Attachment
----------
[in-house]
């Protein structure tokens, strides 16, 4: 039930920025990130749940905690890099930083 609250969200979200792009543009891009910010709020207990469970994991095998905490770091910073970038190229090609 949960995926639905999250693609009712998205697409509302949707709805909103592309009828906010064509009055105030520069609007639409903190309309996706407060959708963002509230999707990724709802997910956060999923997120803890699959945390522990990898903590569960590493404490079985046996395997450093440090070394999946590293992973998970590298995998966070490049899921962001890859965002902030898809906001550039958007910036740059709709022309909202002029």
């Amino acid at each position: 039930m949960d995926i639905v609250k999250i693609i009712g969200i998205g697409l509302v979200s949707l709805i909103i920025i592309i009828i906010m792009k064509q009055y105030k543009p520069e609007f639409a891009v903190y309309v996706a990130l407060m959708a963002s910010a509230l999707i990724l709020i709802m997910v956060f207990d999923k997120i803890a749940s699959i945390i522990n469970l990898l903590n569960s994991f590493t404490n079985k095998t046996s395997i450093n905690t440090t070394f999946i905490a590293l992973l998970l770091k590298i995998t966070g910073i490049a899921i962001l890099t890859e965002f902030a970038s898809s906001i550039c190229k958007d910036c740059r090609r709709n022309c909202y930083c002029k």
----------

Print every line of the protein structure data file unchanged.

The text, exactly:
[in-house]
């Protein structure tokens, strides 16, 4: 039930920025990130749940905690890099930083 609250969200979200792009543009891009910010709020207990469970994991095998905490770091910073970038190229090609 949960995926639905999250693609009712998205697409509302949707709805909103592309009828906010064509009055105030520069609007639409903190309309996706407060959708963002509230999707990724709802997910956060999923997120803890699959945390522990990898903590569960590493404490079985046996395997450093440090070394999946590293992973998970590298995998966070490049899921962001890859965002902030898809906001550039958007910036740059709709022309909202002029």
């Amino acid at each position: 039930m949960d995926i639905v609250k999250i693609i009712g969200i998205g697409l509302v979200s949707l709805i909103i920025i592309i009828i906010m792009k064509q009055y105030k543009p520069e609007f639409a891009v903190y309309v996706a990130l407060m959708a963002s910010a509230l999707i990724l709020i709802m997910v956060f207990d999923k997120i803890a749940s699959i945390i522990n469970l990898l903590n569960s994991f590493t404490n079985k095998t046996s395997i450093n905690t440090t070394f999946i905490a590293l992973l998970l770091k590298i995998t966070g910073i490049a899921i962001l890099t890859e965002f902030a970038s898809s906001i550039c190229k958007d910036c740059r090609r709709n022309c909202y930083c002029k």